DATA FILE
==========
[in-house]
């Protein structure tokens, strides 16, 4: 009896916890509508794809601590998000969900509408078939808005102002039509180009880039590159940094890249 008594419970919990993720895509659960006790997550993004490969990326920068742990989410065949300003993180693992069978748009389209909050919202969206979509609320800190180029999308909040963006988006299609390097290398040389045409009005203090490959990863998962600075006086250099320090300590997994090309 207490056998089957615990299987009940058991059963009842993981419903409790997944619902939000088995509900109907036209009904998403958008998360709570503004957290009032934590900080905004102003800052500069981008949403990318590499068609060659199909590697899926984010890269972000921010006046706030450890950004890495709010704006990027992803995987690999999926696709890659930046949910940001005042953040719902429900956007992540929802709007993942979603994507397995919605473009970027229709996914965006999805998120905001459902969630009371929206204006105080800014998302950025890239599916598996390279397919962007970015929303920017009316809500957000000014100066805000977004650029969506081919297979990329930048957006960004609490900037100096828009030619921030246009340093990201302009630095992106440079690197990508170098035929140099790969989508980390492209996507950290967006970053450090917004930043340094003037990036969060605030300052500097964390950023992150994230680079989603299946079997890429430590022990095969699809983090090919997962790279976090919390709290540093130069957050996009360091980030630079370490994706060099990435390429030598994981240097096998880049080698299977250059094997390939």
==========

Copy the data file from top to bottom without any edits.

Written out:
[in-house]
């Protein structure tokens, strides 16, 4: 009896916890509508794809601590998000969900509408078939808005102002039509180009880039590159940094890249 008594419970919990993720895509659960006790997550993004490969990326920068742990989410065949300003993180693992069978748009389209909050919202969206979509609320800190180029999308909040963006988006299609390097290398040389045409009005203090490959990863998962600075006086250099320090300590997994090309 207490056998089957615990299987009940058991059963009842993981419903409790997944619902939000088995509900109907036209009904998403958008998360709570503004957290009032934590900080905004102003800052500069981008949403990318590499068609060659199909590697899926984010890269972000921010006046706030450890950004890495709010704006990027992803995987690999999926696709890659930046949910940001005042953040719902429900956007992540929802709007993942979603994507397995919605473009970027229709996914965006999805998120905001459902969630009371929206204006105080800014998302950025890239599916598996390279397919962007970015929303920017009316809500957000000014100066805000977004650029969506081919297979990329930048957006960004609490900037100096828009030619921030246009340093990201302009630095992106440079690197990508170098035929140099790969989508980390492209996507950290967006970053450090917004930043340094003037990036969060605030300052500097964390950023992150994230680079989603299946079997890429430590022990095969699809983090090919997962790279976090919390709290540093130069957050996009360091980030630079370490994706060099990435390429030598994981240097096998880049080698299977250059094997390939």